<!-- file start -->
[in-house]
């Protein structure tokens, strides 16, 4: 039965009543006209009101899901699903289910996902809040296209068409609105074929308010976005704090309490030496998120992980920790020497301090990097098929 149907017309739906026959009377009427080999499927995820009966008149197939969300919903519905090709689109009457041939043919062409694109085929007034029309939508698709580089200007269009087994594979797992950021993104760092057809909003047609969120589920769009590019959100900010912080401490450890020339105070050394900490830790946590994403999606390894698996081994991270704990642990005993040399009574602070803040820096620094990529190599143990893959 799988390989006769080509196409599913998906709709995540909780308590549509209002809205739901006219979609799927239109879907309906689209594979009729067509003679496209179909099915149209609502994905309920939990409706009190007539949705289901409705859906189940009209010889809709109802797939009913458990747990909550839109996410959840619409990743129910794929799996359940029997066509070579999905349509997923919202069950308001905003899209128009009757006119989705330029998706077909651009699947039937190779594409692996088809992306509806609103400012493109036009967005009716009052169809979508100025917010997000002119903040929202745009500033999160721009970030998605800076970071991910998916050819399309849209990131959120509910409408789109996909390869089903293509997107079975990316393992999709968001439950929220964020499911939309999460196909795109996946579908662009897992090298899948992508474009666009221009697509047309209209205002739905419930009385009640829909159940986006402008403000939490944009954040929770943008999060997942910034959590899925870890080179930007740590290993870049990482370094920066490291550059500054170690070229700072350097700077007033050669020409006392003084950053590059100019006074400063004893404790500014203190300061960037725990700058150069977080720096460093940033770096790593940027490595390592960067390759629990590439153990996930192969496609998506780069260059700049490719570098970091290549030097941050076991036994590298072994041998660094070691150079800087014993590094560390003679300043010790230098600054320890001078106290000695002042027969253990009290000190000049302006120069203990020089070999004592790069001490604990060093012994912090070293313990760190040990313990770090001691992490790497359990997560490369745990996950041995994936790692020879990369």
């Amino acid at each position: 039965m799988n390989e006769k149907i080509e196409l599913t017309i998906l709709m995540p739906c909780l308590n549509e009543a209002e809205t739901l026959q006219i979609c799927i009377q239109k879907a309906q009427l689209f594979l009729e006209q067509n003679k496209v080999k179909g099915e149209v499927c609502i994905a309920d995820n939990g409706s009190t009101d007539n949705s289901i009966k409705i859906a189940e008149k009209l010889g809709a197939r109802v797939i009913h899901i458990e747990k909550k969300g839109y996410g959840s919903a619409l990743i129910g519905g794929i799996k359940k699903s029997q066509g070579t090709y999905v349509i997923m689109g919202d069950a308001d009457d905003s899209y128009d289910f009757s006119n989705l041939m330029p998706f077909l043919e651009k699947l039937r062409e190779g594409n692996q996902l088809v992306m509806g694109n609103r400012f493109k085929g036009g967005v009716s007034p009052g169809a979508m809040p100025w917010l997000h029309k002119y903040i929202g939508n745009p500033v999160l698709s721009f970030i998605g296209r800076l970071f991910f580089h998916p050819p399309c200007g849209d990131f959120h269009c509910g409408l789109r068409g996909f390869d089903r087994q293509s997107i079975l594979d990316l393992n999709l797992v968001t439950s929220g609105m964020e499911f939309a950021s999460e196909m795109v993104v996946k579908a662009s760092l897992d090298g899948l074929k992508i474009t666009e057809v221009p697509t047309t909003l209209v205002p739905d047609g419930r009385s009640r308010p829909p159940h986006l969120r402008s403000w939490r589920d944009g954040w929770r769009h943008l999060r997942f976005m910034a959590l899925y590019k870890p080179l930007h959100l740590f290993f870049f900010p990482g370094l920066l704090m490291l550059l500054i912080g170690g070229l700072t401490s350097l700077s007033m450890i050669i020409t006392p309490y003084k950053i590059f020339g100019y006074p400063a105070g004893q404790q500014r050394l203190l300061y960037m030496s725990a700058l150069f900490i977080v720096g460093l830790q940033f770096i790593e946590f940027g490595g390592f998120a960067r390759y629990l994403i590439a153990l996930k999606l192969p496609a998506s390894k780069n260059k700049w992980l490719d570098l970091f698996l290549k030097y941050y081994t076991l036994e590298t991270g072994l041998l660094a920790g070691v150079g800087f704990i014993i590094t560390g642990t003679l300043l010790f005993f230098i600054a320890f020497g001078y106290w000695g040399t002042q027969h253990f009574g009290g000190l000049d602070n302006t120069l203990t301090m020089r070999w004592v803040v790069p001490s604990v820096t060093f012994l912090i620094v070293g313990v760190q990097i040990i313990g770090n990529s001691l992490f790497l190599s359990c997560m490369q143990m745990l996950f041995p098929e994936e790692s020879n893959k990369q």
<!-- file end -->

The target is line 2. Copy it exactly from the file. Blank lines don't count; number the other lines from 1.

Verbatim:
């Protein structure tokens, strides 16, 4: 039965009543006209009101899901699903289910996902809040296209068409609105074929308010976005704090309490030496998120992980920790020497301090990097098929 149907017309739906026959009377009427080999499927995820009966008149197939969300919903519905090709689109009457041939043919062409694109085929007034029309939508698709580089200007269009087994594979797992950021993104760092057809909003047609969120589920769009590019959100900010912080401490450890020339105070050394900490830790946590994403999606390894698996081994991270704990642990005993040399009574602070803040820096620094990529190599143990893959 799988390989006769080509196409599913998906709709995540909780308590549509209002809205739901006219979609799927239109879907309906689209594979009729067509003679496209179909099915149209609502994905309920939990409706009190007539949705289901409705859906189940009209010889809709109802797939009913458990747990909550839109996410959840619409990743129910794929799996359940029997066509070579999905349509997923919202069950308001905003899209128009009757006119989705330029998706077909651009699947039937190779594409692996088809992306509806609103400012493109036009967005009716009052169809979508100025917010997000002119903040929202745009500033999160721009970030998605800076970071991910998916050819399309849209990131959120509910409408789109996909390869089903293509997107079975990316393992999709968001439950929220964020499911939309999460196909795109996946579908662009897992090298899948992508474009666009221009697509047309209209205002739905419930009385009640829909159940986006402008403000939490944009954040929770943008999060997942910034959590899925870890080179930007740590290993870049990482370094920066490291550059500054170690070229700072350097700077007033050669020409006392003084950053590059100019006074400063004893404790500014203190300061960037725990700058150069977080720096460093940033770096790593940027490595390592960067390759629990590439153990996930192969496609998506780069260059700049490719570098970091290549030097941050076991036994590298072994041998660094070691150079800087014993590094560390003679300043010790230098600054320890001078106290000695002042027969253990009290000190000049302006120069203990020089070999004592790069001490604990060093012994912090070293313990760190040990313990770090001691992490790497359990997560490369745990996950041995994936790692020879990369």